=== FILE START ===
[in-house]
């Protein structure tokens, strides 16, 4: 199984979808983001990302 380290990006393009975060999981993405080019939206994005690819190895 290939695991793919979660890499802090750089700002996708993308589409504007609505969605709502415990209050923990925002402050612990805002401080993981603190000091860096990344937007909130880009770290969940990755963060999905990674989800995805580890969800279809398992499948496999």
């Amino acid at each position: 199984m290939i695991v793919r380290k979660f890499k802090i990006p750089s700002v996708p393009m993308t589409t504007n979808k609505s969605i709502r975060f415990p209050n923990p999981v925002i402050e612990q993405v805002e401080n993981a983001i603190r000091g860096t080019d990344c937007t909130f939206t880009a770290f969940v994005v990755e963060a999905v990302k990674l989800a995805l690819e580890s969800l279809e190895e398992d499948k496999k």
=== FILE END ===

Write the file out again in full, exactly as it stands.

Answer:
[in-house]
């Protein structure tokens, strides 16, 4: 199984979808983001990302 380290990006393009975060999981993405080019939206994005690819190895 290939695991793919979660890499802090750089700002996708993308589409504007609505969605709502415990209050923990925002402050612990805002401080993981603190000091860096990344937007909130880009770290969940990755963060999905990674989800995805580890969800279809398992499948496999």
């Amino acid at each position: 199984m290939i695991v793919r380290k979660f890499k802090i990006p750089s700002v996708p393009m993308t589409t504007n979808k609505s969605i709502r975060f415990p209050n923990p999981v925002i402050e612990q993405v805002e401080n993981a983001i603190r000091g860096t080019d990344c937007t909130f939206t880009a770290f969940v994005v990755e963060a999905v990302k990674l989800a995805l690819e580890s969800l279809e190895e398992d499948k496999k």